Here are some suggestions which may help:
- Tell them what’s happening honestly, in simple language that’s right for your child’s age so they understand and feel involved.
- Use time feeding your baby as an opportunity to talk to your other children, to read them a story, or just to chat.
- Encourage your child to talk to and about the new baby by showing them photos of themselves as a baby to compare the differences or by drawing pictures to show how the new baby fits into your immediate and extended family.
- Try to make sure you, your partner, or extended family have some one-to-one time each day to spend with them alone so they still feel loved.
- Look for appropriate opportunities for your older children to help you care for your new baby and then praise them for being such a helpful big sister or brother. For example, older children can help with changing the baby under supervision. Younger children can help you with baby care by gathering baby items.
- If possible, keep up familiar routines depending on your premature baby’s needs. Established routines will help reassure older children, but do be aware you can only do so much. Ask for help from family when this is not possible.
Taking care of siblings (brothers and sisters)
Having a premature baby is a big change for you as a parent – and that it is also true for your other children. All of you were expecting more time to get used to the idea of having a new baby in your household. Because your premature baby needs even more of your time and attention, your other children may feel your absence physically and emotionally even more strongly than if you were bringing home a full term, healthy newborn. Try to understand how they see the situation and enlist the help of other trusted family and close friends to provide your older children with the love, attention, and support they need during this time of major transition in your family.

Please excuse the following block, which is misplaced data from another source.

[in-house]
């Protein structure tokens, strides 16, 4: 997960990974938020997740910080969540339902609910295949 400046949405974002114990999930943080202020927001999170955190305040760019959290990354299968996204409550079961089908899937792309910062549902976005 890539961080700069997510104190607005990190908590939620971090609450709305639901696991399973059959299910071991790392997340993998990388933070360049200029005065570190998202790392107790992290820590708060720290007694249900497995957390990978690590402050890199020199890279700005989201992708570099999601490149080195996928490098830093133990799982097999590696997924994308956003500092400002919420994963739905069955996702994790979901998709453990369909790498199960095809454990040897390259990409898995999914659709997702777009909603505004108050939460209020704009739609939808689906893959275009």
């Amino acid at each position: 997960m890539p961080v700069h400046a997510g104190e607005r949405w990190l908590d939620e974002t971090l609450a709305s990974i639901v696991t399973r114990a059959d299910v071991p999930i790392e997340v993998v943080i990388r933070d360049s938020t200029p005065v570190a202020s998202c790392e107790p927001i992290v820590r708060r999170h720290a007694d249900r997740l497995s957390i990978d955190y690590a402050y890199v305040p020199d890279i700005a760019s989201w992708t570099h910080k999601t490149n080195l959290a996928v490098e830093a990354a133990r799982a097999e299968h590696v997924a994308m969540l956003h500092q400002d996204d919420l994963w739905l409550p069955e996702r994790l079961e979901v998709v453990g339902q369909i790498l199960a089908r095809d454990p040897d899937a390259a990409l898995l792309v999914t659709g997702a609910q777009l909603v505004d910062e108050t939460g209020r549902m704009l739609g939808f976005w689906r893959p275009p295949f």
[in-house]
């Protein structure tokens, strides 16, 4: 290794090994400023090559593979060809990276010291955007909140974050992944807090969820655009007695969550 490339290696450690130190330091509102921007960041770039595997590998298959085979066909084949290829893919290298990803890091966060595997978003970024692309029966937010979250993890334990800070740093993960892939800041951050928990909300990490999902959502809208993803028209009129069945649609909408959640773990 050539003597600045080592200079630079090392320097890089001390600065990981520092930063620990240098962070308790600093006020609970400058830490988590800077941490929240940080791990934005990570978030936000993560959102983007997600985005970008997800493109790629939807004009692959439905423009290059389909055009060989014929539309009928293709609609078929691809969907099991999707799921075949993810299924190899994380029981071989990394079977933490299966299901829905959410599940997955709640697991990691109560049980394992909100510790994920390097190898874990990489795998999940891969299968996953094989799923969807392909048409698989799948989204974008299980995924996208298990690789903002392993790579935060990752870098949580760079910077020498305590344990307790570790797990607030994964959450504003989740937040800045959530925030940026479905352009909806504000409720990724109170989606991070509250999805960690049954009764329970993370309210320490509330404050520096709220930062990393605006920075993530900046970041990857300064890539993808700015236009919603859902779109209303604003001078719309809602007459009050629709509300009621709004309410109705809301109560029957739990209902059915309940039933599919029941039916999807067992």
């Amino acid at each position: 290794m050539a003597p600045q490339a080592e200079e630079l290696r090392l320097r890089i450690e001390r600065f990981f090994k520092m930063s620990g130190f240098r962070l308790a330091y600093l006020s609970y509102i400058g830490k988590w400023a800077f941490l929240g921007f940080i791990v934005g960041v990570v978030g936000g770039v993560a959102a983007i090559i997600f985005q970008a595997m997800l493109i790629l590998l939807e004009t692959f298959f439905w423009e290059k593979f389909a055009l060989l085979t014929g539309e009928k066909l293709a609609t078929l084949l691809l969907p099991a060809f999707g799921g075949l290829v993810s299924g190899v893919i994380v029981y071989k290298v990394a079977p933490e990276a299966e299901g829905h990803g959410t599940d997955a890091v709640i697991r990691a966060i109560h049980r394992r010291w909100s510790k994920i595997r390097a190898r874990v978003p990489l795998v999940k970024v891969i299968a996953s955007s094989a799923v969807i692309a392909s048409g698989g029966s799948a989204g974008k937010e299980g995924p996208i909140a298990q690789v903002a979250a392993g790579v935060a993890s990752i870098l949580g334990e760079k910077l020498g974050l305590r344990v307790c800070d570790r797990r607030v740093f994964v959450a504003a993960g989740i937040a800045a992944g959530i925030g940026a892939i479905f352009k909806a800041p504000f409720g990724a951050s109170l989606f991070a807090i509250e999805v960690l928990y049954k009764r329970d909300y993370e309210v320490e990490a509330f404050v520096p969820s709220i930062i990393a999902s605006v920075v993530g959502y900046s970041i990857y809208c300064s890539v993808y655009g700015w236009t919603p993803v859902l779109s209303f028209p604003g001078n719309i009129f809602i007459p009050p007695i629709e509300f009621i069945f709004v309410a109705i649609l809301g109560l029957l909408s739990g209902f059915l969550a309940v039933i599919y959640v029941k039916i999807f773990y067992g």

Including grandparents/extended family
Grandparents and extended family can be a major source of support in helping you with your premature baby when they come home; however, extended family can also be a source of stress at this time. Family members often want to help but don’t know what you need. It can be hard for your family to know when to give advice or just listen, so encourage family and friends to read this website to help them understand some of the things you might be going through.
They may need you to ask for help and advice and to give them clear instructions on how you want them to help.
Some things that your family can do to help you:
- Give some practical help with housework/shopping/meal preparation.
- Help with your other children by doing school runs, babysitting, making meals, or helping with homework.
- Take care of your pets.
- If you feel you need a bit of space, ask a grandparent or member of your extended family to update other family and friends on your baby’s progress and explain the need to limit visitors at this time.
This section on Family Health was written by Professor Fiona Alderdice and Phyl Gargan.
Encourage your child to talk to and about the new baby.
Grandparents and extended family can be a major source of support.